Pence says continued Jan. 6 rhetoric is reason he and Trump went 'separate ways'
Former Vice President Mike Pence said continued rhetoric by former President Trump related to the Jan. 6, 2021 insurrection at the Capitol is the reason the two split despite leaving Washington after their first term "amicably." “Despite the fact that the president and I actually parted amicably when we left the White House on January...
Former Vice President Mike Pence said continued rhetoric by former President Trump related to the Jan. 6, 2021 insurrection at the Capitol is the reason the two split despite leaving Washington after their first term “amicably.”
“Despite the fact that the president and I actually parted amicably when we left the White House on January 20th,” Pence said in an interview with ABC’s “This Week.” “And spoke several times in the weeks that followed that. After I saw him return to that type of rhetoric in the spring of 2021, we’ve just gone our separate ways.”
Pence has increasingly split with Trump in recent months, as the former vice president is anticipated to run for a 2024 White House bid. As Pence has spent time in early primary states like Iowa, he has taken aim at Trump for his role in the Jan. 6 riots and for his efforts to overturn the 2020 election.
“I know we did our duty that day,” Pence said. “I know the president continues to have a strong difference of opinion about my responsibilities that day… We all face the judgment of history and I believe in the fullness of time that history will hold Donald Trump accountable for the events of Jan. 6.”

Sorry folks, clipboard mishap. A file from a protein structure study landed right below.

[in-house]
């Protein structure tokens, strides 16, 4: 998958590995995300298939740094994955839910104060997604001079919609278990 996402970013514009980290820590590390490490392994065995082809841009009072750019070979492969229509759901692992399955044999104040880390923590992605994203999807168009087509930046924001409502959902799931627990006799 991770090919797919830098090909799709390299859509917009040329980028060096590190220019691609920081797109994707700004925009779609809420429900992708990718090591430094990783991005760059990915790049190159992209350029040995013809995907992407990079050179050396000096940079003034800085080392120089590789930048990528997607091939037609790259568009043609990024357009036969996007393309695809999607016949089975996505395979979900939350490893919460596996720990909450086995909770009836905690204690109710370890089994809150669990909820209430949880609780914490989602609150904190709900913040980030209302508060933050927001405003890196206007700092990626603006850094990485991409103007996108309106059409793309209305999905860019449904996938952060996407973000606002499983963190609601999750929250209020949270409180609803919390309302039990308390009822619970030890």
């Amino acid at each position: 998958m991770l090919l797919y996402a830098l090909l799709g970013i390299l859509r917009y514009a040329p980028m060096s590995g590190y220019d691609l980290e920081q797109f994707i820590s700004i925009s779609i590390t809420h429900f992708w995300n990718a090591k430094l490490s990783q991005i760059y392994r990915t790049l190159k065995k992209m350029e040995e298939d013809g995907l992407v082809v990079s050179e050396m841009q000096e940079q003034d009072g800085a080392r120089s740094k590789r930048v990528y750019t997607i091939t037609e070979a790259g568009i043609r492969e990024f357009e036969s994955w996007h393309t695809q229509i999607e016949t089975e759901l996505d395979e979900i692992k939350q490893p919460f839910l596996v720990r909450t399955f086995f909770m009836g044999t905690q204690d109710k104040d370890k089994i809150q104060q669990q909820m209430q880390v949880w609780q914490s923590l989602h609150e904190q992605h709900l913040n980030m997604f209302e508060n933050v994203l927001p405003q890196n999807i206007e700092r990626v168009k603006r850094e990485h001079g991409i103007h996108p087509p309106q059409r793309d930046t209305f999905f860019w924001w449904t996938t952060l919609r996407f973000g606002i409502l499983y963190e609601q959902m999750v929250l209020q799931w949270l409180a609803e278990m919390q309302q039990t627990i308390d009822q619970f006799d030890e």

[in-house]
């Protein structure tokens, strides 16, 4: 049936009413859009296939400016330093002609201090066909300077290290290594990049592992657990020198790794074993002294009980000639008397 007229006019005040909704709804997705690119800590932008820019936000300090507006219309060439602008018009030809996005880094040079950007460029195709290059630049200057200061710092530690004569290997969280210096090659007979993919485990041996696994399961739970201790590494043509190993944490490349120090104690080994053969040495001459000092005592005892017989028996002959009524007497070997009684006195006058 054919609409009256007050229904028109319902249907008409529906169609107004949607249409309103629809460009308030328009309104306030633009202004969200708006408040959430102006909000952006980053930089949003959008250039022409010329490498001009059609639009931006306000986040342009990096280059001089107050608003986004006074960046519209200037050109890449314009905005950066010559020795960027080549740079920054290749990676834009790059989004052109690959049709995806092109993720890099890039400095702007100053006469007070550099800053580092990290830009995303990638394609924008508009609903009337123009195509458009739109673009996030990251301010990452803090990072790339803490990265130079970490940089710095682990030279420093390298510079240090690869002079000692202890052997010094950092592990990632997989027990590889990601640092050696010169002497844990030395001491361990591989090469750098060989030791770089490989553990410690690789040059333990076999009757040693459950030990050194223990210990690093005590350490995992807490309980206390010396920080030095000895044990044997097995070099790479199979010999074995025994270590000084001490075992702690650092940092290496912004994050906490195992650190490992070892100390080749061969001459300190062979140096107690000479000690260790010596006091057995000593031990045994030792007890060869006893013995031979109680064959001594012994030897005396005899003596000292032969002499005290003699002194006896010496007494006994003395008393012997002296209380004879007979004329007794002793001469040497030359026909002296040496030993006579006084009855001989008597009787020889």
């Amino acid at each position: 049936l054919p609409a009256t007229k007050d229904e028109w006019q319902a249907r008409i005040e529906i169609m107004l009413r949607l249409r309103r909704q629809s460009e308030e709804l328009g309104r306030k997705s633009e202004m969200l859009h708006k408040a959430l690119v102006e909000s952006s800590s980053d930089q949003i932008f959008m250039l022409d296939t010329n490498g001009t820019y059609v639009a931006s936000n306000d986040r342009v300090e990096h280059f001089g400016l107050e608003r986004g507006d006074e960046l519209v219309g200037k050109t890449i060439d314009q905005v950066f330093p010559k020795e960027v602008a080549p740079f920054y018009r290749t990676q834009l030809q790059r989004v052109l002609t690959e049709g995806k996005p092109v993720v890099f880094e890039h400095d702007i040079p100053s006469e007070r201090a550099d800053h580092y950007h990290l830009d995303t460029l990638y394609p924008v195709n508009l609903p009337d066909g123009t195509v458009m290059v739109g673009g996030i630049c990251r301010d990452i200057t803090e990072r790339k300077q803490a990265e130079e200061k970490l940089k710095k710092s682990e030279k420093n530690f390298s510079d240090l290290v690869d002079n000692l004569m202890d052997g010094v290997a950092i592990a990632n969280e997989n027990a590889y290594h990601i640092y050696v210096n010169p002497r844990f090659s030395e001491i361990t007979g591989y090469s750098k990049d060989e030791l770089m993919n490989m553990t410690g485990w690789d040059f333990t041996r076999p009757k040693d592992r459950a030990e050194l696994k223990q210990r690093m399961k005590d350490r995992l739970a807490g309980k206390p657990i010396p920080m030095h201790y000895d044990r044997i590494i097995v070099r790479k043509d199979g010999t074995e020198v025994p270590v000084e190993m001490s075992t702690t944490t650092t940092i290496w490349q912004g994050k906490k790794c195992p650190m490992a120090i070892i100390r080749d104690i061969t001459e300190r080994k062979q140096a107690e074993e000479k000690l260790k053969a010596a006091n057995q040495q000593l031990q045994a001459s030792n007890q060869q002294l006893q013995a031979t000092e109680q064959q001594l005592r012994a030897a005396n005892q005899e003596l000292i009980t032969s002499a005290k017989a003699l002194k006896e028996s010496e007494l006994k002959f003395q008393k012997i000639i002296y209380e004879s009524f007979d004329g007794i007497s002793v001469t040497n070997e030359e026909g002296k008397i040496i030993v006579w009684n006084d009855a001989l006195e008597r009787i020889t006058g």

But as Pence dings Trump for the events surrounding the 2020 election, he also has refused to testify in front of the federal special prosecutor that is investigating the former president and his actions on Jan. 6. But Pence signaled in the interview with ABC that he may be willing to testify in front of the grand jury on other issues related to Jan. 6, just not his actions as president of the Senate.
“We simply don’t want an executive branch to be able to haul legislators into court every time that there’s a policy dispute. And so I’ve directed my attorneys to make a strong case in defense of my role as president of the Senate,” Pence said. “We’re not asserting executive privilege, which may encompass other discussions.”
The divisions between Pence and Trump come as the former president said over the weekend on social media that he expects to be arrested by Tuesday in connection to a New York investigation that is probing hush money payments to Stormy Daniels ahead of the 2016 election. Trump called on his supporters to protest the potential arrest.
Pence defended Trump over that matter, saying the arrest would be a “politically motivated prosecution.”
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